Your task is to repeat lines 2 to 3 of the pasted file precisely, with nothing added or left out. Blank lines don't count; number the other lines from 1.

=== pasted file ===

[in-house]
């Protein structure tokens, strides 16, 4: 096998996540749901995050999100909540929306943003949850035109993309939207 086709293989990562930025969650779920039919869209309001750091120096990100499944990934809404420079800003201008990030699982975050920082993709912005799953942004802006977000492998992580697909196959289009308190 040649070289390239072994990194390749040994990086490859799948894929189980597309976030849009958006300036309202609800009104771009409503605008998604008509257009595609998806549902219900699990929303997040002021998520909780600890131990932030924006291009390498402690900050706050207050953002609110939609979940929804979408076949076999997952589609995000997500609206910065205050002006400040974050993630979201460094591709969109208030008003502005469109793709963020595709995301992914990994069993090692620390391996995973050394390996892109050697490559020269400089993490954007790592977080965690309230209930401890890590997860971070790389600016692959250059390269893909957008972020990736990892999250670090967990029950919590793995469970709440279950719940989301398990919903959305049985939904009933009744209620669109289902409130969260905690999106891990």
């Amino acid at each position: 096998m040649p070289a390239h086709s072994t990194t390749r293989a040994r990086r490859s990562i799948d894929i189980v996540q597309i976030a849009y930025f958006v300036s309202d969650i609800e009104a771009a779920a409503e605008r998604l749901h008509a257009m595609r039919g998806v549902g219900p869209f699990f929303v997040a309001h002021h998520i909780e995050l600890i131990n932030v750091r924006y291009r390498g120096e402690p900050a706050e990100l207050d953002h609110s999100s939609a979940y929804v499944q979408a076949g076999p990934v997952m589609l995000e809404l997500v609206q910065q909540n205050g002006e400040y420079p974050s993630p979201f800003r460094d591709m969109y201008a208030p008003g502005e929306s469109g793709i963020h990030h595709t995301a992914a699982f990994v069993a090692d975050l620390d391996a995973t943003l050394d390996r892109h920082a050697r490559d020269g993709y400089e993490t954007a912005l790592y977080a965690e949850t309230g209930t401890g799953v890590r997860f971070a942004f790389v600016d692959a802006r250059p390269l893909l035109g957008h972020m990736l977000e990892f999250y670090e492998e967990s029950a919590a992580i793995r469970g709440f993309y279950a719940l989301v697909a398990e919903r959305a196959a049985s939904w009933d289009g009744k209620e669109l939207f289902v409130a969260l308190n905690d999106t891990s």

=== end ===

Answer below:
């Protein structure tokens, strides 16, 4: 096998996540749901995050999100909540929306943003949850035109993309939207 086709293989990562930025969650779920039919869209309001750091120096990100499944990934809404420079800003201008990030699982975050920082993709912005799953942004802006977000492998992580697909196959289009308190 040649070289390239072994990194390749040994990086490859799948894929189980597309976030849009958006300036309202609800009104771009409503605008998604008509257009595609998806549902219900699990929303997040002021998520909780600890131990932030924006291009390498402690900050706050207050953002609110939609979940929804979408076949076999997952589609995000997500609206910065205050002006400040974050993630979201460094591709969109208030008003502005469109793709963020595709995301992914990994069993090692620390391996995973050394390996892109050697490559020269400089993490954007790592977080965690309230209930401890890590997860971070790389600016692959250059390269893909957008972020990736990892999250670090967990029950919590793995469970709440279950719940989301398990919903959305049985939904009933009744209620669109289902409130969260905690999106891990």
């Amino acid at each position: 096998m040649p070289a390239h086709s072994t990194t390749r293989a040994r990086r490859s990562i799948d894929i189980v996540q597309i976030a849009y930025f958006v300036s309202d969650i609800e009104a771009a779920a409503e605008r998604l749901h008509a257009m595609r039919g998806v549902g219900p869209f699990f929303v997040a309001h002021h998520i909780e995050l600890i131990n932030v750091r924006y291009r390498g120096e402690p900050a706050e990100l207050d953002h609110s999100s939609a979940y929804v499944q979408a076949g076999p990934v997952m589609l995000e809404l997500v609206q910065q909540n205050g002006e400040y420079p974050s993630p979201f800003r460094d591709m969109y201008a208030p008003g502005e929306s469109g793709i963020h990030h595709t995301a992914a699982f990994v069993a090692d975050l620390d391996a995973t943003l050394d390996r892109h920082a050697r490559d020269g993709y400089e993490t954007a912005l790592y977080a965690e949850t309230g209930t401890g799953v890590r997860f971070a942004f790389v600016d692959a802006r250059p390269l893909l035109g957008h972020m990736l977000e990892f999250y670090e492998e967990s029950a919590a992580i793995r469970g709440f993309y279950a719940l989301v697909a398990e919903r959305a196959a049985s939904w009933d289009g009744k209620e669109l939207f289902v409130a969260l308190n905690d999106t891990s």